LINGUIST List 20.3119

Wed Sep 16 2009

Qs: Empirical Resources on Consonant Cluster Typology

Editor for this issue: Elyssa Winzeler <>

        1.    Steve Parker, Empirical Resources on Consonant Cluster Typology

Message 1: Empirical Resources on Consonant Cluster Typology
Date: 15-Sep-2009
From: Steve Parker <>
Subject: Empirical Resources on Consonant Cluster Typology
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I am looking for input (data) on tautosyllabic consonant clusters. Supposethat a syllable begins with two adjacent consonants, followed by a vowel:CCV. Technically this is called an initial demisyllable. I am aware of twocompeting claims/proposals about what kinds of consonants arecross-linguistically unmarked or preferred in this type of situation, bothbased on the notion of relative sonority. For the sake of simplicity, letus assume a common five-way sonority scale:

V (vowel)G (glide)L (liquid)N (nasal)O (obstruent)

(1) One approach posits that specific languages can place a minimumsonority distance requirement on onset clusters, such that Spanish, forexample, allows OL but not *ON or *NL, since obstruents differ from liquidsby two steps on the sonority scale, whereas obstruents plus nasals ornasals plus liquids differ by only one sonority rank. One implication ofthis is that there could or should exist languages in which the onlypermissible onset clusters consist of an obstruent followed by a glide,such as /py/, /kw/, etc., whereas OL onsets, such as /pl/ or /tr/, are notattested. Works such as Steriade (1982) and Selkirk (1984) are examples ofthis general theory.

(2) A different approach is the Sonority Dispersion Principle proposed byClements (1990). In this theory the three segments in an initial CCVdemisyllable prefer to be evenly spaced apart in terms of relativesonority. This leads to the claim that OL (obstruent + liquid)syllable-initial clusters are universally preferred over OG (obstruent +glide). One implication of this is that there could or should existlanguages in which the only permissible onset clusters consist of anobstruent followed by a liquid, such as /pl/ or /tr/, whereas *OG onsets,such as /py/, /kw/, etc., systematically do not occur.

I am preparing to carry out a major cross-linguistic study in which I testthe claims of these two competing approaches on a robust sample oflanguages, preferably a set of languages which is genetically andgeographically balanced. Evidence for or against these two theories couldpotentially come from different areas of the phonology:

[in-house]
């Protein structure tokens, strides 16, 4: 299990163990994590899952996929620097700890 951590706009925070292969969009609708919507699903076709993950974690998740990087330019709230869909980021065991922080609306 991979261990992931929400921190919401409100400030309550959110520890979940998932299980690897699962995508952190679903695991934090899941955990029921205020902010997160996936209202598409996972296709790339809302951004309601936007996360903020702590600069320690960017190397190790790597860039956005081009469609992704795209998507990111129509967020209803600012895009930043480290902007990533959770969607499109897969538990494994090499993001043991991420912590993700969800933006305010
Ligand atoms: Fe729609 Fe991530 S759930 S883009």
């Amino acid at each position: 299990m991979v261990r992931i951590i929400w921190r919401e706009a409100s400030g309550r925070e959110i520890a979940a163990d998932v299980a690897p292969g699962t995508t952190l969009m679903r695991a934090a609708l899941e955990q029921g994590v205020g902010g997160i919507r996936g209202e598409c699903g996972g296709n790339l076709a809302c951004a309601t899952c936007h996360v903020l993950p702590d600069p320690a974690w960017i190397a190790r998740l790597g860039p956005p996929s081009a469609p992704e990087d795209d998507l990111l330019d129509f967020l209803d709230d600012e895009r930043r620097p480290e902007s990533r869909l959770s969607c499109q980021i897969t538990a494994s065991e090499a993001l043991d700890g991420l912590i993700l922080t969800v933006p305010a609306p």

(1) inventory of attested syllable patterns(2) relative frequency of different types of syllable patterns(3) child language acquisition data(4) dynamic morphophonemic alternations

The latter, for example, would consist hypothetically of an underlyingcombination of morphemes which might otherwise be expected to surface as OL(obstruent + liquid), but which instead is realized phonetically as OG(obstruent + glide), or vice-versa. To illustrate, /pla/ > [pwa] or /kwa/ >[kra], etc.

The general research question which I am trying to tease apart is, whichtype of initial cluster, OL or OG, is truly unmarked in the languages ofthe world? My general impression at this point is that the answer to thisissue is mixed, with some languages showing a preference for OL, and othersindicating that OG is default. I think there are also other languages inwhich these two types of clusters are more or less evenly preferred.

What I am looking for is hard empirical and statistical evidence fromindividual languages, or even better yet from many languages, in responseto this dilemma. I would especially like to know if any published surveysor typological databases already exist which address this issue, or whichwould allow me to perform searches to answer these questions? In addition,I would be happy to hear about electronic dictionaries and/or text corporain relevant languages which would lend themselves to easily counting uniquewords (types) or tokens of forms containing such clusters (OL and/or OG).

By the way, I am aware of the difficult issue of interpreting OGVsequences, such as [kwa], in terms of whether the [w] is really in theonset or the nucleus, whether it is a separate consonant or justlabialization of the [k], etc. So I would especially value cases oflanguages in which there is a clear answer to these questions.

Thank you very much,

Steve ParkerGraduate Institute of Applied Linguistics and SIL International

Linguistic Field(s): Phonology                             Typology